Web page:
All high school students, from anxious new freshman to confident seniors, set their minds to making the most of the year. Four years may sound like a lot, but it’s a short time considering you’re setting the groundwork for the rest of your life. Goal: College!
Here are 7 ways to ensure this school year provides the best support for your future choices and opportunities:
1. School course choices
Consider your courses and teachers and decide if you’re happy with your choices. Are you challenged? When college counselors see your schedule will they think you tried hard, applied yourself and took challenging courses?
It’s important to take challenging courses, but it’s just as important that you do well in them. Now is the time to switch classes if you need to; don’t wait until the first day of school when staff is busy, ask now. Remember that your senior schedule is usually the last thing that college admissions see before deciding if they want you at their school.
2. School organizations
Look at your school’s clubs, activities, and student groups. The beginning of the school year is the best time for exploring interests. Once you decide what you want to try, find out how you can get involved in those organizations. Join at least two new student clubs or organizations. Plan on becoming more than just a “member” by junior or senior year. Elected positions look great on student resumes!
3. Grades/ GPA
Make a commitment to yourself to work hard for the good grades. If you need help, get it before you fall behind.
4. Reading and Vocabulary
Build your vocabulary. READ. READ. READ. The PSAT, ACT and SAT all count on your having a good vocabulary, quick reading fluency, and comprehension. It is much easier to build this slowly and naturally than to cram it. Reading will also help your writing, thinking, and speaking.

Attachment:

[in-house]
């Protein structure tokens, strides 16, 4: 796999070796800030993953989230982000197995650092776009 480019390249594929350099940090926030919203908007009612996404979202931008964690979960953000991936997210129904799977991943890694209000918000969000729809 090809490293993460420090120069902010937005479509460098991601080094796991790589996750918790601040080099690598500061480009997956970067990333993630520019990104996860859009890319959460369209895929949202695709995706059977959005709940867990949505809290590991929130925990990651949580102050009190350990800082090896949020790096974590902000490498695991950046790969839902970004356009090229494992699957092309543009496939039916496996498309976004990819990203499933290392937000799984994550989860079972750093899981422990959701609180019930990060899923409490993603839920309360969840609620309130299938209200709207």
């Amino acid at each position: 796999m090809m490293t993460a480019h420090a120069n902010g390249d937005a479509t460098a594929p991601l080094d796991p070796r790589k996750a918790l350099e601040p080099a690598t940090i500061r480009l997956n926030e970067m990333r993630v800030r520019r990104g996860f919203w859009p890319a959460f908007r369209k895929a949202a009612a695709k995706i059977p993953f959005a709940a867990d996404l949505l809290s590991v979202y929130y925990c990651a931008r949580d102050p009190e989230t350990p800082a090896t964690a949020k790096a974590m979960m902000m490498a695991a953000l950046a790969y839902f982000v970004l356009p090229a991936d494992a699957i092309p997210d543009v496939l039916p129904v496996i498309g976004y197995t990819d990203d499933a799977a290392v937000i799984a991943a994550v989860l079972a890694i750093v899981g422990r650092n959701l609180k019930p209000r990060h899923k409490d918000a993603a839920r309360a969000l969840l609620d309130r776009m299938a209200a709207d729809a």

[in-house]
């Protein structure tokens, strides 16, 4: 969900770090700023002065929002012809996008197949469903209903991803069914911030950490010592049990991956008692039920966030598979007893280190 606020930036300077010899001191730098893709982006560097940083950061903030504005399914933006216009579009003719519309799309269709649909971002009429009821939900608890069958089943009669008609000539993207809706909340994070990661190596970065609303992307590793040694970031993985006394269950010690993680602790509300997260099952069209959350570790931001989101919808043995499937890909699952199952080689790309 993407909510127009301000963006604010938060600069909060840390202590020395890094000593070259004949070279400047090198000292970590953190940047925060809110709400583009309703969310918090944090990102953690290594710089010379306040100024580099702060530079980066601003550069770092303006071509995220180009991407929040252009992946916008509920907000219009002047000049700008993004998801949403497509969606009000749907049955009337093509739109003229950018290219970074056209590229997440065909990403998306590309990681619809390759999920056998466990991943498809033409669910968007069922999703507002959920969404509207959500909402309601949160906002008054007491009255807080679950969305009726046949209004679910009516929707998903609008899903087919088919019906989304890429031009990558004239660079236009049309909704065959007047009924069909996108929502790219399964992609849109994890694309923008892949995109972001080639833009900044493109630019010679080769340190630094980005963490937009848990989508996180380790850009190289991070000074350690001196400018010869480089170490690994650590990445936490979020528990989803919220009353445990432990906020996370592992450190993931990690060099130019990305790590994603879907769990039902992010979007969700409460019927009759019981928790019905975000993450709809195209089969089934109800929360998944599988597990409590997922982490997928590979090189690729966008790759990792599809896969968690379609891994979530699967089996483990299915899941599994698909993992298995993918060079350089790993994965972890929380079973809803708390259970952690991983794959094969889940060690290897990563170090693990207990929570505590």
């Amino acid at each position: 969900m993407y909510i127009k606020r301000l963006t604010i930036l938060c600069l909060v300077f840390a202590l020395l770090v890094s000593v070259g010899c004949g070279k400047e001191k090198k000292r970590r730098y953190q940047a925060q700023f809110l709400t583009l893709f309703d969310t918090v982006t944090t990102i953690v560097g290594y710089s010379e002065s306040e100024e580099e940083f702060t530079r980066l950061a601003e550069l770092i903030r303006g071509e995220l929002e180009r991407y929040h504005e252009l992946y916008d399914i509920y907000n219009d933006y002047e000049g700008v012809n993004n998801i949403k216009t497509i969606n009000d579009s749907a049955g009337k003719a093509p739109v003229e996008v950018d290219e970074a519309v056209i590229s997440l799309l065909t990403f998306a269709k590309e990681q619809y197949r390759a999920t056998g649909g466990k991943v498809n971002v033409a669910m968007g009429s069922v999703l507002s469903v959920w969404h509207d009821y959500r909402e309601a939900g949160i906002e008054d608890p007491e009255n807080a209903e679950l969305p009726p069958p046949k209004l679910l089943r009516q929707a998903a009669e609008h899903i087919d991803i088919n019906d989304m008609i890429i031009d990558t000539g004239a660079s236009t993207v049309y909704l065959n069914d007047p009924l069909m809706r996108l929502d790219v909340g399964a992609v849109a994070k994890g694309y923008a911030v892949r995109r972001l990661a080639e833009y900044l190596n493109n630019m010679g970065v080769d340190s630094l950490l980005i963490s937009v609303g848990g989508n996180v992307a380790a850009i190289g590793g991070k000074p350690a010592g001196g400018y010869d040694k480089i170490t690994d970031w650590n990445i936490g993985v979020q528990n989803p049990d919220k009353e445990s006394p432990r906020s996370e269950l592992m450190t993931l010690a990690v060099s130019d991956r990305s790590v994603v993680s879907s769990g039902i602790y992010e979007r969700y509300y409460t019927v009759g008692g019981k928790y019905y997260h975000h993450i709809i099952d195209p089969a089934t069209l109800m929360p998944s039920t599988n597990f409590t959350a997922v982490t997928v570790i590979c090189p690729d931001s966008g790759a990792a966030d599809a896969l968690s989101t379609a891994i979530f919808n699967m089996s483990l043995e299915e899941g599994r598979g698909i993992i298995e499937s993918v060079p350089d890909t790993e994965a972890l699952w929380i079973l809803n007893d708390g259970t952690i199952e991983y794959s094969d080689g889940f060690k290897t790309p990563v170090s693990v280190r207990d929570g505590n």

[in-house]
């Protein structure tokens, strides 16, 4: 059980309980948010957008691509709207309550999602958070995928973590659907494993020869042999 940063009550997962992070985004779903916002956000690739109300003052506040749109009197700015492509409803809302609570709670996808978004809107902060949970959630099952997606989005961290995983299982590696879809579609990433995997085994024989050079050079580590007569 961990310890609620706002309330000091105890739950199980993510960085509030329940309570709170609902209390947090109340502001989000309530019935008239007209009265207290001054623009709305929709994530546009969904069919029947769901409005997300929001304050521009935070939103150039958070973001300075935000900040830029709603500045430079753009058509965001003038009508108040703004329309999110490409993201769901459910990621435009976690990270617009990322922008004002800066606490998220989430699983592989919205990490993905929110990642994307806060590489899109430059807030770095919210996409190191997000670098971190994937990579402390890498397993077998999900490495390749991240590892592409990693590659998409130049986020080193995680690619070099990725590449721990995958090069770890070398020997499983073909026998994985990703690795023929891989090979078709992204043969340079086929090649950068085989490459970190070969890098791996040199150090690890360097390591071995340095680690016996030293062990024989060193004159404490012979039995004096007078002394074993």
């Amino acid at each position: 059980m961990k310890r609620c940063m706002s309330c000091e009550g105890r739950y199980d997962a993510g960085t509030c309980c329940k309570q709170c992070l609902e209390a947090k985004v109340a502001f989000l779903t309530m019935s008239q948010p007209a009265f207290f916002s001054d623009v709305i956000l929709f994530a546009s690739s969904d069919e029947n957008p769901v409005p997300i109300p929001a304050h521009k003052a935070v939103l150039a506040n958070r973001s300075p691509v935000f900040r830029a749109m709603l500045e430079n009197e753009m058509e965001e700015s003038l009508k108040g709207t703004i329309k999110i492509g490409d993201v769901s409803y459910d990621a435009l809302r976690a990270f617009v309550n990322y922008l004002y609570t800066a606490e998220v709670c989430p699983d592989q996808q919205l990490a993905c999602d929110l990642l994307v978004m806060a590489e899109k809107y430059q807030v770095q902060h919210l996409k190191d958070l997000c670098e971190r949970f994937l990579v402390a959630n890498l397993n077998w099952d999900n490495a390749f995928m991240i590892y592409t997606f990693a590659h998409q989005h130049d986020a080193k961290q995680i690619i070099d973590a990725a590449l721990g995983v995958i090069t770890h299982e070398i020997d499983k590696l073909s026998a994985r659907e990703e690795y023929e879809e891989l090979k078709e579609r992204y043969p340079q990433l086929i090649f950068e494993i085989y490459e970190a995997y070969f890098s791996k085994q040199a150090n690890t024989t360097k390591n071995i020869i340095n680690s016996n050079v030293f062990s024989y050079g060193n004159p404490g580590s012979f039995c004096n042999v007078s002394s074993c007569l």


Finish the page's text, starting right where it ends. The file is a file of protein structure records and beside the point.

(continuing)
5. College Visits
There are over 4,000 colleges in the United States. Students will need to narrow those down to a manageable list of 5-12 colleges for applications by the end of junior year. Visiting a couple of colleges during each year will give families time to see more, figure out what they want and don’t want in a school, and get on the college’s list of prospective students.
6. Social Media
Don’t put anything on social media that would embarrass you if a college admissions officer sees it. (That might!) Give it the grandma check. If you wouldn’t want grandma (or the admissions director of your #1 college) to see or read something, don’t post it.
7. Life Choices
Make smart decisions on alcohol, sex, and drugs. And don’t text and drive or drive under the influence of drugs or alcohol. One dumb mistake can ruin your college prospects.
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